Mai Ahmed Fatty Warns Against Setting a Dangerous Precedent: Says IEC is not Above the Law

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The Leader of the Gambia Moral Congress Mai Ahmed Fatty has rhetorically asked whether the country’s Independent Electoral Commission (IEC) Is Above the Law.

He was speaking over the weekend whilst announcing that he will contest the December polls. This he says is in line with his democratic rights. It comes after the Banjul High Court ruled that the electoral commission erred in law and in practice in rejecting his nomination.

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“We were rejected. We challenged the rejection in court, and it was reversed for fatal non-compliance with the Elections Act. Was it our fault that the IEC violated its own Act and guidelines it claimed was given to candidates? Is it wrong for a citizen whose entrenched rights are violated by an institution created by law, and whose staff are paid from the consolidated fund, to seek redress for protection? Is the IEC above the law?” Fatty asks.

Fatty was one of 15 aspirants whose nominations were rejected, but the decision against the GMCs leader was declared null and void by the High Court.

He further stated that if his right and those of thousands of his supporters are trampled on by their exclusion from the electoral process through self-induced actions of the IEC, then a dangerous precedent would be set.

“The consequences are far-reaching beyond my generation; in that, it would settle the futility of courts and establish impunity. This is not conceivable in a democratic society,” Fatty said.

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He used the opportunity to deny rumours which suggest he is being used by President Adama Barrow to derail the December 4th Presidential Election.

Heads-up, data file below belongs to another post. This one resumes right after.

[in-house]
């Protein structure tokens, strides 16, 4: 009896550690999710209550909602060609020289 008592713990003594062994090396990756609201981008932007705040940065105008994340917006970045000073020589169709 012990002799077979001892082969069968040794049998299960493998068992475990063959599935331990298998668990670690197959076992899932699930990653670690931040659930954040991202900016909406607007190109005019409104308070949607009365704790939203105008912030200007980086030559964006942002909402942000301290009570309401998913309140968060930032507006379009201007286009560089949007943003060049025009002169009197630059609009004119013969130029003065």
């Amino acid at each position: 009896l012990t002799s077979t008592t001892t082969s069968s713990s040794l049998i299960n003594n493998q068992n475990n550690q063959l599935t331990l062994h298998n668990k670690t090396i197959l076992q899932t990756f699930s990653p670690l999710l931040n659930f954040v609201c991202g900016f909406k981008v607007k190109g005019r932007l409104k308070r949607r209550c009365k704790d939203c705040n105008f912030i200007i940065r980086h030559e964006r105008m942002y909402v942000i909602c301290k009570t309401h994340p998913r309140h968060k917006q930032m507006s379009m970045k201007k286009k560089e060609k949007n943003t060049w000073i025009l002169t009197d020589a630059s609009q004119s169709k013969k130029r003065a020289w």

When asked about his campaign process, he responded by saying,

“We have secured an order of the court mandating the IEC to grant us equal opportunities granted to others on all the electoral and electioneering processes leading to the election. If this is vitiated in any manner before elections, it would cause irreparable harm and injustice to our rights under Section 26 of the Constitution. No amount of damages or compensation can cure that irreparable injury,” he stressed.

He further maintained that the IEC is not above the law.

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“If there exist any complexities, it is for the IEC to resolve that. If the IEC treats the courts with disdain, that is a matter for the courts to resolve. I know even the presidency and legislature complied with the courts in the Ya-Kumba Jaiteh case. The IEC is not above the law,” he stressed.

He established that fair elections cannot be conducted if people intentionally employ all manner of tactics to exclude and frustrate a sizeable segment of the population from enjoying the right to elect their chosen candidate.

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